Saturday, February 21, 2015

Venus and Mars Are Alright Tonight

Venus and Mars have been putting on a fine show in the western sky after sunset. Last night the moon joined the planetary duo in, from the photos I've seen, a beautiful gathering. Alas, it was cloudy here in Tucson.

Tonight the moon had moved on but Venus and Mars were super close, just 0.4 of a degree apart in the sky. Alas, we had clouds again, but not quite enough to completely foil the view.
The Moon made its appearance first, largely hidden by the veil of the clouds. 
Occasionally, the clouds parted enough to let me almost get a clear shot at the moon. 
 For most of the evening Venus and Mars were completely obscured by the clouds, but as they got lower in the sky, they dropped below the cloud deck and popped into view. That's Venus on the left and much fainter Mars to the right. Venus is almost 100 times brighter than Mars.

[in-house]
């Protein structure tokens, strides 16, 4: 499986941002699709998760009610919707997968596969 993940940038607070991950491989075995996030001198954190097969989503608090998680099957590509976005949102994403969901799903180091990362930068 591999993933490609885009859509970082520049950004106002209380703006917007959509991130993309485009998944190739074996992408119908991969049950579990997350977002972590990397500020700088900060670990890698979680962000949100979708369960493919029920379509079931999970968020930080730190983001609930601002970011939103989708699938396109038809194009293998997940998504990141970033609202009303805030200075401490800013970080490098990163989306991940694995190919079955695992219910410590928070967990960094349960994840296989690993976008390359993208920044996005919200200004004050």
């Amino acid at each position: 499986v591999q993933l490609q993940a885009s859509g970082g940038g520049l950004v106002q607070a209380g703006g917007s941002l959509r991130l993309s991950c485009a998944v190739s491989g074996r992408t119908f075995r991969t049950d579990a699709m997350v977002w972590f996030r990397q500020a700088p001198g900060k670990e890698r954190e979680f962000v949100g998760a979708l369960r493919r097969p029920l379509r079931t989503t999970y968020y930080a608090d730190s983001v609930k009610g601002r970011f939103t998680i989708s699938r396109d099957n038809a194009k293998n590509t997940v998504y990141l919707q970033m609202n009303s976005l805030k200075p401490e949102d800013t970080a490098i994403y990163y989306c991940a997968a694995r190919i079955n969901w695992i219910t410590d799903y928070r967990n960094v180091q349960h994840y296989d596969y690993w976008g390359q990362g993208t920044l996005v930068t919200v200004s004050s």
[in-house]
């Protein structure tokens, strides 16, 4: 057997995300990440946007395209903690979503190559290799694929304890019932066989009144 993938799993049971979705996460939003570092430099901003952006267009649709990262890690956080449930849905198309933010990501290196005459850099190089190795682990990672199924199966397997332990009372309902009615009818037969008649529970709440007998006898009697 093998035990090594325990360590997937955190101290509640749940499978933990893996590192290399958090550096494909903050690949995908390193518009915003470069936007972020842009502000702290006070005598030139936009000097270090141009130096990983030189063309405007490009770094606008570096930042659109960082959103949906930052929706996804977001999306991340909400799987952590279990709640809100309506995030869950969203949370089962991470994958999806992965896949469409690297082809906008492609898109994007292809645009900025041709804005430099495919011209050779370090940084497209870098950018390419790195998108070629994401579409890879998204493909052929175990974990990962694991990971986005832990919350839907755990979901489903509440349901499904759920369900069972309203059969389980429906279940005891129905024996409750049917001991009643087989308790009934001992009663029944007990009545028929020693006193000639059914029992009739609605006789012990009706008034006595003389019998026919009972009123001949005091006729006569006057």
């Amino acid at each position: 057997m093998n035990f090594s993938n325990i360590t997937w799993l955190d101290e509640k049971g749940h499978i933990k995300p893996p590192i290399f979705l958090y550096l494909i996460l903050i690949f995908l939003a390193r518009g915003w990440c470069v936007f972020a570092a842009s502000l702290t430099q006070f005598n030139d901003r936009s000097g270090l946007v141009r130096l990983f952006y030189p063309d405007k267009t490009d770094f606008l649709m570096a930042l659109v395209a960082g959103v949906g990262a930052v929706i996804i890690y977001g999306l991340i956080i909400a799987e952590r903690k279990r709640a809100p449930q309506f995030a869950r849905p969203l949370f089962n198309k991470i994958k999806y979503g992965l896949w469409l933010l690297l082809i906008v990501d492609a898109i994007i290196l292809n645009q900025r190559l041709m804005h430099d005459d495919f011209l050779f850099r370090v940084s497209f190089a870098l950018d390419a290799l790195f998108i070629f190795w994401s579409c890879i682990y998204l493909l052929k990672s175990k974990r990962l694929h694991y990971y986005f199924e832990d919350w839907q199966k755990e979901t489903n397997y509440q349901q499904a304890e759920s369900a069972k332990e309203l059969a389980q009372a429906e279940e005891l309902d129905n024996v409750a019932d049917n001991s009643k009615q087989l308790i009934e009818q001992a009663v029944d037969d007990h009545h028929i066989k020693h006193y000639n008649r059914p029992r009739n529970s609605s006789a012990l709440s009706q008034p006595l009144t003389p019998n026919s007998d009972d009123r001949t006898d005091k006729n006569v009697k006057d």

Why so bright? Three reasons - Venus is closer, larger and more reflective (it's surrounded by white clouds). 

You might wonder how and inner planet (Venus) and an outer planet (Mars) could be so close together in the sky. At first thought it feels like one should look in different directions to see them, but that obviously wasn't the case tonight.
A screen grab (above) from the SkySafari app shows how this can be (I added the red line). Looking inward from Earth you can tell that, even though Mars is an outer planet, it is in essentially the same direction as Venus. Earth, Venus and Mars make a straight line. So, when we look from Earth, we see Venus and Mars close together. As the nights move on, they'll gradually move apart in the sky, with Mars gradually sinking lower into the west each night until it is eventually lost from view.

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